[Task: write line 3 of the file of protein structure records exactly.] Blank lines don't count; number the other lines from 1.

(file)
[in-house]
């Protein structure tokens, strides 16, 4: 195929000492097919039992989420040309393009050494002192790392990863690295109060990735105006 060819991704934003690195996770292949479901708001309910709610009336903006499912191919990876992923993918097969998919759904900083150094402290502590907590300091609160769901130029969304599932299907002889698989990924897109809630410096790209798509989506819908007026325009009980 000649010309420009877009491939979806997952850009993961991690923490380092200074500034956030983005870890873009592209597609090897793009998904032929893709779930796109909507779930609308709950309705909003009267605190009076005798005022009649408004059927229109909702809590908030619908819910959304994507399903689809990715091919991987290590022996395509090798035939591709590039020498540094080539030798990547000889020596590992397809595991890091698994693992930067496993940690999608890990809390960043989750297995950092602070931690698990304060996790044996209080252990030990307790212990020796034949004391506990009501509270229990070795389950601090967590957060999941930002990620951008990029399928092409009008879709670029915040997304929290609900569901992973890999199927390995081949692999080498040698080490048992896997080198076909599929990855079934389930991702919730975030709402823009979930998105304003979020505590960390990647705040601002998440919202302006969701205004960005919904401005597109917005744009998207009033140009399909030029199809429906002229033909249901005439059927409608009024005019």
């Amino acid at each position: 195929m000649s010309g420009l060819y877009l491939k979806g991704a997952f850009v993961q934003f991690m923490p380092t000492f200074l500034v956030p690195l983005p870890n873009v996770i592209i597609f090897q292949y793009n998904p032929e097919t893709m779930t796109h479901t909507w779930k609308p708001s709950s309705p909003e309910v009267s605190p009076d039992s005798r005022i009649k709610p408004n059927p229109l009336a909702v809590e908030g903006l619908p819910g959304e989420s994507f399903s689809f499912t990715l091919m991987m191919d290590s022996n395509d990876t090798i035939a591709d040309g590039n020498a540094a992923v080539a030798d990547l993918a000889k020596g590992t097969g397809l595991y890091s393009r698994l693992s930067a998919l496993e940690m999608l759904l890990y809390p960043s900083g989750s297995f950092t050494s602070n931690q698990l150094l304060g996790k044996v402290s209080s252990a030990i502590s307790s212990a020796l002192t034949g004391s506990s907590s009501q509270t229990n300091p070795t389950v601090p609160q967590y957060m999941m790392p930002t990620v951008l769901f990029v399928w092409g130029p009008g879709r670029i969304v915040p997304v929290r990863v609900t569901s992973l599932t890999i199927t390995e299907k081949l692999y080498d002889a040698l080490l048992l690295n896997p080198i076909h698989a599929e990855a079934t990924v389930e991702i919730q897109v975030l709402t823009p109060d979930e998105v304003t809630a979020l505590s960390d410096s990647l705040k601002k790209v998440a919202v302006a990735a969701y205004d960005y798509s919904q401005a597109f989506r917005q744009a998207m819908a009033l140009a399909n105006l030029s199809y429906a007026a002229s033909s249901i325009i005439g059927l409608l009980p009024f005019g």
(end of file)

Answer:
């Amino acid at each position: 195929m000649s010309g420009l060819y877009l491939k979806g991704a997952f850009v993961q934003f991690m923490p380092t000492f200074l500034v956030p690195l983005p870890n873009v996770i592209i597609f090897q292949y793009n998904p032929e097919t893709m779930t796109h479901t909507w779930k609308p708001s709950s309705p909003e309910v009267s605190p009076d039992s005798r005022i009649k709610p408004n059927p229109l009336a909702v809590e908030g903006l619908p819910g959304e989420s994507f399903s689809f499912t990715l091919m991987m191919d290590s022996n395509d990876t090798i035939a591709d040309g590039n020498a540094a992923v080539a030798d990547l993918a000889k020596g590992t097969g397809l595991y890091s393009r698994l693992s930067a998919l496993e940690m999608l759904l890990y809390p960043s900083g989750s297995f950092t050494s602070n931690q698990l150094l304060g996790k044996v402290s209080s252990a030990i502590s307790s212990a020796l002192t034949g004391s506990s907590s009501q509270t229990n300091p070795t389950v601090p609160q967590y957060m999941m790392p930002t990620v951008l769901f990029v399928w092409g130029p009008g879709r670029i969304v915040p997304v929290r990863v609900t569901s992973l599932t890999i199927t390995e299907k081949l692999y080498d002889a040698l080490l048992l690295n896997p080198i076909h698989a599929e990855a079934t990924v389930e991702i919730q897109v975030l709402t823009p109060d979930e998105v304003t809630a979020l505590s960390d410096s990647l705040k601002k790209v998440a919202v302006a990735a969701y205004d960005y798509s919904q401005a597109f989506r917005q744009a998207m819908a009033l140009a399909n105006l030029s199809y429906a007026a002229s033909s249901i325009i005439g059927l409608l009980p009024f005019g």